Of course, the dilemma for any designer is getting enough space to display all these evocative photos. McCaughey solved the problem by eliminating the small, postage stamp–size shots that used to accompany front-of-the-book stories, leaving more room for lush photographic spreads in the feature well. McCaughey likens the subtle yet noticeable transformation to a friend getting a haircut. "It feels different, it feels better, but it's not so dramatic that it has scared anybody," she says.
Outside's vp and publisher Scott Parmelee says McCaughey was hired to upgrade an already strong product. "The literary side of the magazine has always been unparalleled," Parmelee says. "We wanted to make sure the photography and design matched the editorial stride for stride. Getting Hannah on board has really given the magazine a great infusion."
Editor Hal Espen says there was a time in the late '90s when the magazine hit a creative wall with its presentation. What he calls the "classic" Outside look for photography—snowboarders flying through the air, rock climbers reaching for the summit—had become standard in advertising. With ad agencies co-opting the freewheeling, winner-take-all style to sell everything from SUVs to soft drinks, Espen knew the magazine needed a change.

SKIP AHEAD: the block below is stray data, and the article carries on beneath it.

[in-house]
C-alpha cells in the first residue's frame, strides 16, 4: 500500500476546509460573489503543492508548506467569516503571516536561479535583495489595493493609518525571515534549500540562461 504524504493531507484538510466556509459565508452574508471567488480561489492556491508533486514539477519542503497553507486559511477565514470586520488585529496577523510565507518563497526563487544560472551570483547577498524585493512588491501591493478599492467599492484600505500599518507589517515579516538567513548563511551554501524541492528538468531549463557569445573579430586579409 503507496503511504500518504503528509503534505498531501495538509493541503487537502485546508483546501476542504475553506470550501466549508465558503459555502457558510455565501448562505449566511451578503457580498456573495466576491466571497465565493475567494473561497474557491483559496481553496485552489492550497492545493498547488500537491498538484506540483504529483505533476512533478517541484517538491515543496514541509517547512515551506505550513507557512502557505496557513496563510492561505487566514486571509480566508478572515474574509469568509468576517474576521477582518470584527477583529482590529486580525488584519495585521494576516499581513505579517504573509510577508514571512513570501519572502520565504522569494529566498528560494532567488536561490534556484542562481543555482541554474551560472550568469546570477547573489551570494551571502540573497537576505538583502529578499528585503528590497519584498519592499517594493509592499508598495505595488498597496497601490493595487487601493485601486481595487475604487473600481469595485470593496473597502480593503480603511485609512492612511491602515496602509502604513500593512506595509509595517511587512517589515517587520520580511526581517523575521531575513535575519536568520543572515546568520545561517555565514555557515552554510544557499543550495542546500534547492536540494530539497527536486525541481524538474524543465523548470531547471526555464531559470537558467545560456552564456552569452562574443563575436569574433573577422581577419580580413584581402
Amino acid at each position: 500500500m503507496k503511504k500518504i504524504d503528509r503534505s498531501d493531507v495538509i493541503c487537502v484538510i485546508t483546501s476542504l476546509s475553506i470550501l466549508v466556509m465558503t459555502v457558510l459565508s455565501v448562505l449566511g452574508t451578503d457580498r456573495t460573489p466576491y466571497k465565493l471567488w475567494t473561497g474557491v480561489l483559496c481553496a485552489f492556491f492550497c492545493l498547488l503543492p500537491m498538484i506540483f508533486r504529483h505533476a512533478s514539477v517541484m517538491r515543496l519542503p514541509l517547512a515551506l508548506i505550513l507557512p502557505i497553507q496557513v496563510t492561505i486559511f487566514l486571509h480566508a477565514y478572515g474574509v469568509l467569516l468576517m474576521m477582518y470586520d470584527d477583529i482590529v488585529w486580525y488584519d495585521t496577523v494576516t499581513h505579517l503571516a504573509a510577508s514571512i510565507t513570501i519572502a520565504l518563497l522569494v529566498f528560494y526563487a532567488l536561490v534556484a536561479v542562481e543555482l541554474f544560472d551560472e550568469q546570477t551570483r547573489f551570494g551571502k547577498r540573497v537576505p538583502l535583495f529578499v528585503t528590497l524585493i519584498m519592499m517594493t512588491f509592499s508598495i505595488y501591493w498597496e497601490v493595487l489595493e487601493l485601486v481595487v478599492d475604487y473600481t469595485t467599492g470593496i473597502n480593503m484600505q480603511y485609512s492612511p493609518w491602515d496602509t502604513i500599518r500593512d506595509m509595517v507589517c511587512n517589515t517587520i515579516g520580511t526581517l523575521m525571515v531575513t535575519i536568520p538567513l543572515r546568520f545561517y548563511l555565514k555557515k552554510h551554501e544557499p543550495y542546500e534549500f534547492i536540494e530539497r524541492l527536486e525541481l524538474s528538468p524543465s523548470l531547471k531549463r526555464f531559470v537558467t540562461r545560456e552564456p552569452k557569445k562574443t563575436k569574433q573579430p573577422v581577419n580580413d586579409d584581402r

"The really important challenge for us is to stay ahead of the look that's become so common and in some cases cliché," Espen says. "So I think we take a lot more risks than any of our competitors. We love surprises."
While McCaughey and Haggart have a similar vision for the magazine, their backgrounds couldn't be more different. McCaughey, 36, came to the magazine with big-city experience; Haggart, 33, hails from Jackson Hole, Wyo. McCaughey started in advertising sales at Rolling Stone, worked her way through the fashion department, took design classes and eventually got a job in the magazine's art department under legendary creative director Fred Woodward. Haggart got his start in photography posing as a model in action-sports ads and eventually helped establish and run a management and PR company for photographers.